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White Culture: Sexism, Racism and Violence - Assignment Example

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A paper "White Culture: Sexism, Racism, and Violence" outlines that it would not be wrong to say the popular culture is fundamentally an outcome of literacy. Writing and images form the basis of popular culture. Educationalists have reached the minds of society through the pen…
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White Culture: Sexism, Racism and Violence
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Discussion Reflection upon mate s presentation: Jaksic et al. have rightly determined the relationship between popular culture and literacy. It would not be wrong to say the popular culture is fundamentally an outcome of literacy. Writing and images form the basis of popular culture. For decades, educationalists have reached the minds of the society through pen, and this is the magic of the popular culture. Popular culture is a mixed form of the common-, mass-, and folk-culture (Anon, n.d.). Popular culture influences the way children interact with one another in the present age and what they interact about. Therefore, in order to build a child’s rapport with literacy, it is imperative that the social and culture capital of children’s engagement with one another is appreciated. Literacy should be perceived as a social practice. This is the way we can achieve expertise on the use of emerging technology that is required in the profession, and is also the need of the present age. Educationalists have conventionally been reluctant to include the popular culture in their pedagogy because it is believed that the popular culture is based on the themes of sexism, racism and violence. Corporate media has always highlighted Black youth culture as the basis of sexism in the society (Rhymes, 2007). In my professional practice, when I would be working with children and families, I will incorporate popular culture in my pedagogy, though I would make sure that I teach the children how to criticize and reject the negative elements of the popular culture and appreciate and adopt the positive ones. Reflection upon Class mate 2’s presentation: In the contemporary age, technology is being increasingly employed in the educational setup for pedagogical purposes. Websites have made it easy for teachers and parents to make the children learn alphabets and figures. Research has shown that incorporation of popular culture into pedagogy boosts a child’s interest in studies and the child’s critical thinking and analyzing skills are polished. However, some teachers are reluctant to incorporate popular culture into their pedagogy because popular culture considers man superior to woman, frequently projects adult material and promotes racism. There has occurred a lot of debate on the violent video games as the cause violence in the society (Sternheimer, 2009). Also, mass media has always been influencing white Americans’ perceptions of the African Americans (Balkaran, 1999). Bianca et al. (2011) have favored the popular culture and have said that it should be wisely used to gain maximum benefits. Popular culture must be used in child education so that the children can be made aware of the controversial issues of the society at a very young age. This is conducive for the development of their better understanding of the society and they can behave as responsible citizens when they grow up. As I discussed before, I shall definitely incorporate popular culture in early child education because it would not only help me making the children learn, but would also improve the quality of education, not to mention that I would be very prudent in the selection of material. References: Anon. (n.d.). Pop Culture. Retrieved from http://english.berkeley.edu/Postwar/pop.html. Balkaran, S. (1999). Mass Media and Racism. The Yale Political Quarterly. 21(1). Retrieved from http://www.yale.edu/ypq/articles/oct99/oct99b.html. Bianca, Melissa, Sarah, and Rebecca. (2011). Popular Culture and Literacy. Powerpoint. Jaksic, A., Fulton, H., Capps, S., Jacobs, D., Sultani, M., and Stojcevska, M. (2011). Popular Culture. Powerpoint. Rhymes, E. (2007). White Culture: Sexism, Racism and Violence. Retrieved from http://www.africaresource.com/index.php?option=com_content&view=article&id=277:white-culture-sexism-racism-and-violence&catid=136:race&Itemid=351. Sternheimer, K., (2009). Connecting Social Problems and Popular Culture: Why Media is not the Answer. Retrieved from http://karensternheimer.com/connectingsocialproblemsandpopularculture.aspx. Read More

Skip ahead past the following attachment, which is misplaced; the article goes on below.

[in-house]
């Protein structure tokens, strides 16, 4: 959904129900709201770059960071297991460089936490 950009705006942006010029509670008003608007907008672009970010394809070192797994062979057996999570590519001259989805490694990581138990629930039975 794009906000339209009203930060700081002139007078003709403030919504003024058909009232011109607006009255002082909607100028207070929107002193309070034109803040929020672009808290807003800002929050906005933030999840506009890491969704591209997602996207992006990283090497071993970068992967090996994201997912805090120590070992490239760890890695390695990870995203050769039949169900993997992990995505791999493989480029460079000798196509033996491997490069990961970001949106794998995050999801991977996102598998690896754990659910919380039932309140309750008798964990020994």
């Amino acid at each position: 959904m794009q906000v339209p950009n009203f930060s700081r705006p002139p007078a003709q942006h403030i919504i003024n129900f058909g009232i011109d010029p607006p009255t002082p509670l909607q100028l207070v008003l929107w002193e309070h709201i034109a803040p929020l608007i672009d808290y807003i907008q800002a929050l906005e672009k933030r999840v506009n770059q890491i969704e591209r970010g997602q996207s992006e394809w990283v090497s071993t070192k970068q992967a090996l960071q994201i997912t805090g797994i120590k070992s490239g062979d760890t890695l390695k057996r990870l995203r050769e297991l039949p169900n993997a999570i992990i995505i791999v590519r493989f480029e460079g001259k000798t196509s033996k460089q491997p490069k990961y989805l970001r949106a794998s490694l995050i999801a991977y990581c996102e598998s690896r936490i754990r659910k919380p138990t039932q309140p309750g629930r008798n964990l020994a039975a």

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Excellent paper! Used it to finish an assignment for a culture course. It was easy as ABC, for the first time in my life.

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